Voluntary Repossession Facts

By November 2, 2008House Repossession Rights

Trusted Advice From Experts to help stop house repossession.

What happens with voluntary repossession?

This is when, as a last resort, you simply hand over your keys without going to court. Your lender might even suggest this to you if they think it is unlikely you’ll be able to repay your arrears.

Voluntary repossession can seem like an easy, stress free solution at a glance. But your debt will probably grow as a result. And lenders will be very reluctant to lend to you in the future. Think twice… if you’ve already decided to hand your keys in, you might still have time to find a better option.

You still pay your mortgage after voluntary repossession

Voluntary repossession doesn’t solve everything. Even though you hand in your keys, you still have to pay the mortgage until your home is sold. You also have to pay for somewhere else to live while things are being sorted out. Because it might take some time for your home to sell, the amount you owe can go up dramatically while you wait. Your lender will use the money from the voluntary repossession sale to pay all sorts of things:

* If you have an interest only mortgage, there’s your endowment policy or ISA payments
* At least six weeks’ worth of Council Tax
* The capital that you borrowed in the first place, plus the interest you owe
* Buildings insurance
* Your arrears
* Penalty charges for missed mortgage repayments

 

Low sale price

Remember if you go for voluntary property repossession your lender probably won’t get as much money for your home as you would if you sold it privately. Lenders often accept quick-sale offers considerably lower than the market value. And properties sold at auction often sell for much less than they’re worth.

Beware of Mortgage Indemnity Guarantees

Not many people are aware that while a Mortgage Indemnity Guarantee pays off the difference between the property’s value and your mortgage, the insurance company will probably take legal action to get the money back from you. Even after the property is sold!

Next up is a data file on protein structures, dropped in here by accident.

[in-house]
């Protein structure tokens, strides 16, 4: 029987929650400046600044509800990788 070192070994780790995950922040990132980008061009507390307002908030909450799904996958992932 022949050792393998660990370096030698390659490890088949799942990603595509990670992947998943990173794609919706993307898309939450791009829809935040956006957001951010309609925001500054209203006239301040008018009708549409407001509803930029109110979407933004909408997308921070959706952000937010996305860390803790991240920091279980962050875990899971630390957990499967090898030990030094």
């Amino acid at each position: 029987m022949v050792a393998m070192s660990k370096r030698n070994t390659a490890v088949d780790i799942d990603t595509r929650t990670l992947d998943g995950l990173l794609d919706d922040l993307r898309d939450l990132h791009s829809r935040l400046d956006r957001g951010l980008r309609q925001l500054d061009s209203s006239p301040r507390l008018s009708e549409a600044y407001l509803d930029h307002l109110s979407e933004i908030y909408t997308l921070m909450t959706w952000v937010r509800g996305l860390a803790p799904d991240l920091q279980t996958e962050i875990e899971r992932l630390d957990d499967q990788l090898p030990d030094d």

Don’t forget to factor in extra costs and fees

Usually you’d have to repay any ‘reasonable’ costs that your lender has paid on your behalf. This includes estate agency and auctioneer’s fees as well as bills for essential repairs.

Capital Gains Tax

The final insult? If the property’s value has gone up since you bought it and it isn’t your main home because you’ve rented it out, you’ll probably have to fork out Capital Gains Tax for voluntary house repossession.

We would like to hear from anyone who has any experience with voluntary house repossession.

Join the discussion 5 Comments

  • l jolly says:

    i have just handed my keys back to the mortgage company and we had our house valued in october 2008 it was valued at 222,000 The building society have just put our house up for sale ai 135,000 surely this cant b right

  • Cheap Hotel Prices says:

    So if the bank sells it at say £100,000 and you had a mortgage at £150,000 u still owe £50,000?

  • judy purvis says:

    We did a voluntary repossession through G E Money.I left forwarding address and phone numbers but heard nothing – I treid to call them but was told that as I no longer had the keys it had nothing to do with me.

    I later found out that the house had sold.To cut a long story short we received a letter over 2 years later from a debt collection agency saying they wanted £89,600! We went to a solicitor and after much debate he found out that they had actually meant £8,900.

    He has been fighting for months to get paperwork to prove the debt and finally got it – but none of it matches and it looks like they still charged us mortgage payments after the sale date – is this supposed to happen? I thought that once they had sold the house then you only owed the debt up to that point?

  • kerry harkin says:

    We put an offer on a hose to be told it had 2 others bidding on it we were asked what our highest bid would be we went to the asking price. We were then told we weren’t successful and it went for 4 thousand more than the asking price so we put in another bid for 1 thousand above that and was told we weren’t successful as it was a done deal is this right??? The house was a voluntary repossession.

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